Potential dangers of bariatric surgery

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Bariatric surgery, while providing hope for health among those that are obese, does have its potential dangers. According to a recent study published in the October edition of Archives of Surgery, approximately 1% of all bariatric surgery patients die within the first year of having the surgery and another 5% die within five years. When analyzing data surrounding patients receiving bariatric surgery in Pennsylvania from 1995 to 2004, researchers found that there were many deaths after the surgery that were not attributed to physical health but rather suicide.

The findings imply that more concentrated follow up could help reduce the death rate in bariatric patients in the long term after surgery. In particular, screening for depression would be key to such a follow up effort. However, clinicians would be well suited to watch for signs of diabetes and hypertension as well. It should be said after discussing the study’s findings that the risk of not having the surgery often outweighs the risk involved in the surgery itself, especially in cases where candidates for the surgery are morbidly obese. The following is an excerpt of an article from Psychiatric Times that reviews the study’s findings:

Starting with 32 procedures in 1995, 74 hospitals in the state performed steadily increasing numbers, peaking at 4,778 in 2003, before dropping back slightly to 3,818 in 2004.

All told, there have been 440 deaths recorded after 16,683 procedures, the researchers found.

The 30-day case fatality percentage was 0.9% overall. The rate increased with the age of the patient, reaching 3.1% for those 65 and older. There was no evidence that the 30-day fatality rate changed over time.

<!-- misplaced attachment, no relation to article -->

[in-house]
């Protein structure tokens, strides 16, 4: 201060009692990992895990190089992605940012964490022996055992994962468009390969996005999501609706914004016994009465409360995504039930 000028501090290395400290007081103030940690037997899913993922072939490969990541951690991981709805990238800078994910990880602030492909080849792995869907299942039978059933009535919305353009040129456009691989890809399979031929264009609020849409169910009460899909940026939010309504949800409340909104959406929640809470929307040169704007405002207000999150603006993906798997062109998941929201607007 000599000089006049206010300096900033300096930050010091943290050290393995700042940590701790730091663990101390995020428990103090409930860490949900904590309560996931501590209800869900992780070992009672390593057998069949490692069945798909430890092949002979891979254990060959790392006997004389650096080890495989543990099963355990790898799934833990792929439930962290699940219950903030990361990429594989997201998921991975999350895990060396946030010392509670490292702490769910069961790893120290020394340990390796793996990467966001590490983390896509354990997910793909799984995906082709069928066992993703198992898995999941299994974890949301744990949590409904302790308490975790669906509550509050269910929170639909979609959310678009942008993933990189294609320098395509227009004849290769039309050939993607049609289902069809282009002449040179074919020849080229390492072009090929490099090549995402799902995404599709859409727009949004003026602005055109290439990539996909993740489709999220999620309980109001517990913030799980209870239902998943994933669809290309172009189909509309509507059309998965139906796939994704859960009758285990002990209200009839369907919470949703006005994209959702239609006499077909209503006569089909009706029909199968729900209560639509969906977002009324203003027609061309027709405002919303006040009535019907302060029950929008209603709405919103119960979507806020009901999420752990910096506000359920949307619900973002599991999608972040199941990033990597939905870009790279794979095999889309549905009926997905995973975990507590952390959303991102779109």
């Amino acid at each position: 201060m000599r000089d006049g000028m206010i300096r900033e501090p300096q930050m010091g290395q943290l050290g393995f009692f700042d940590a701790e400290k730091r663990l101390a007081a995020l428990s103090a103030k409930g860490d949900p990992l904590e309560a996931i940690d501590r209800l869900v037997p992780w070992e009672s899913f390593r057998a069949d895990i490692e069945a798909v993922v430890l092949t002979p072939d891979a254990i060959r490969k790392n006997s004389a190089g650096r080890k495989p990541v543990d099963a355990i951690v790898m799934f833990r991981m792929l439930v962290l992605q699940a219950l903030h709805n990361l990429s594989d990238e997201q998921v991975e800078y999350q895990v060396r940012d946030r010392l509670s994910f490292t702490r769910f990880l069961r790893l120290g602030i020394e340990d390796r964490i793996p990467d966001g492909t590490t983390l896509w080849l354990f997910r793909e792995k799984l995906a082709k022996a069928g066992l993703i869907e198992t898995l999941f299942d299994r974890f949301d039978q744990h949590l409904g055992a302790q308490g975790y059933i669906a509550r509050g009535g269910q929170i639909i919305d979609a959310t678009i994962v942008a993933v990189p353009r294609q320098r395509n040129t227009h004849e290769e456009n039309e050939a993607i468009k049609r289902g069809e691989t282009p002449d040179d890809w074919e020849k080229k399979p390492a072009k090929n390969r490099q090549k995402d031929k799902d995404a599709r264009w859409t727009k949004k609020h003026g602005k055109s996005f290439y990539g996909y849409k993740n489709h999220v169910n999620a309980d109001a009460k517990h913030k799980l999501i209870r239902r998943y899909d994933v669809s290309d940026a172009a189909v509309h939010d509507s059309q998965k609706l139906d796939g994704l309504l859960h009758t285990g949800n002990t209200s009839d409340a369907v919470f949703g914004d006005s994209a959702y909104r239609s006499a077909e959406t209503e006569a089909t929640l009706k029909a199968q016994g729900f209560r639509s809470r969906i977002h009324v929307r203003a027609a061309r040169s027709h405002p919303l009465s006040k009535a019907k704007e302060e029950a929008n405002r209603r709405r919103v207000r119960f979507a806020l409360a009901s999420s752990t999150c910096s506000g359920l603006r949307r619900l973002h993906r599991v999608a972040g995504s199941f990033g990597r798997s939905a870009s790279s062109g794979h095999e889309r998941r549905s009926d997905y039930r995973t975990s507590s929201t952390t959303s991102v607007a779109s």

While 74 hospitals performed bariatric surgery, 90.3% of the procedures took place in just 32 hospitals and 48.2% in only eight, the researchers noted.

Of the 440 deaths, 82.7% took place among the patients of the 32 hospitals that contributed more than 90% of the procedures, Dr. Kuller and colleagues said.

Among the 440 deaths, there were 45 that the researchers defined as traumatic, including 16 due to suicide, 14 due to drug overdoses that were not classified as suicide, 10 due to motor vehicle crashes, three to homicide, and two to falls.

Based on U.S. vital statistics, the researchers estimated that three suicides should have occurred in this population, instead of the 16 that were seen. “There is a substantial excess of suicide deaths, even excluding those listed only as drug overdose,” they said.

Among the remaining 395 deaths, the leading cause was coronary heart disease at 19.2%, followed by sepsis at 13.9%, pulmonary embolism at 11.9%, therapeutic complications at 11.4%, and cancer at 10.6%.

In his critique, Dr. Livingston pointed out that “lacking randomized trials, the effect of bariatric surgery on obesity-related mortality is inferential at best.”

“What was unexpected,” he said, “was the frequency of suicide and drug overdoses.”

Click here to read the entire article from Psychiatric Times

Click here for information on treatment options for depression